The tasks that have been entrusted to us are often difficult. Almost everything that matters is difficult, and everything matters. — Rainer Maria Rilke, 1903
Let’s face it: Many activists have morale problems. But some do not. What’s their secret? Often it’s spiritual. We can learn from two women of faith—the Buddhist Joanna Macy and the late Catholic nun Rosalie Bertell—how to keep going, even when our tasks are hard and we cannot see that what we’re doing is helping. (I know a journalist whose columns are read by millions but who thinks they make no difference, so she may as well just ski.) Rilke might agree that everything matters (even skiing), but is that “the task entrusted to her?” No. Her despair is not about the job’s importance but about the effectiveness of her efforts.
Demoralization comes from focusing on our effectiveness. In a Toronto lecture Macy said she used to worry about hers. Now she realizes that what she should pay attention to is not her effectiveness but her motivation—her intention.
It’s true. We cannot control the consequences of any act, which will go on causing further unanticipated effects (probably including some deplorable ones) forever. What we can improve are our intentions. What a wise lesson!
Yet, Macy notwithstanding, we can’t ignore the outcome of our acts, nor of others’. If what we’ve done doesn’t work, we switch to Plan B—unless we’re pig-headed. We learn from our mistakes, and from the mistakes of others. And even when we see our own ineffectiveness, we must keep going anyway, performing our appointed tasks, which each one of us must discern for ourselves, by addressing our own motives and intentions. That is morale.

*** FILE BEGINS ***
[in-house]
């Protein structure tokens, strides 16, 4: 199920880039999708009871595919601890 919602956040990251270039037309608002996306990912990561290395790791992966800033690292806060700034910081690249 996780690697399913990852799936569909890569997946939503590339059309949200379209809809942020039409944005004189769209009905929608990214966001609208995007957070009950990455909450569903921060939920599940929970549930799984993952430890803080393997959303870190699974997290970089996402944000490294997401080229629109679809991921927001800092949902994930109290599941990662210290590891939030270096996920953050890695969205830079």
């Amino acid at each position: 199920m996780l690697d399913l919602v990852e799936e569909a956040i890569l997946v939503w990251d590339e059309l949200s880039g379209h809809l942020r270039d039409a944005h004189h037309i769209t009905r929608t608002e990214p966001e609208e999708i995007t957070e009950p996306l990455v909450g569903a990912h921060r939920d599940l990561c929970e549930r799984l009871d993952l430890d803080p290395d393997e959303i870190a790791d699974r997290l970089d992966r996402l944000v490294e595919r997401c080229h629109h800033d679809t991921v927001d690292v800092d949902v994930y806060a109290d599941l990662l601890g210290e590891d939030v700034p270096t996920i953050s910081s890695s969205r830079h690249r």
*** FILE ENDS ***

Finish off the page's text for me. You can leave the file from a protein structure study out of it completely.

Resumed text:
Rosalie Bertell died recently. Her task was to warn us of the damage of radiation for humankind. We asked her once whether this gloomy message depressed her and she said no. “Everything has to die,” she said. Humankind will die. Stars and planets die. We cannot prevent that, but we can choose our motivations. “People had babies, even in concentration camps,” she said. This shows that everyone can intend a better future, even in the worst circumstances.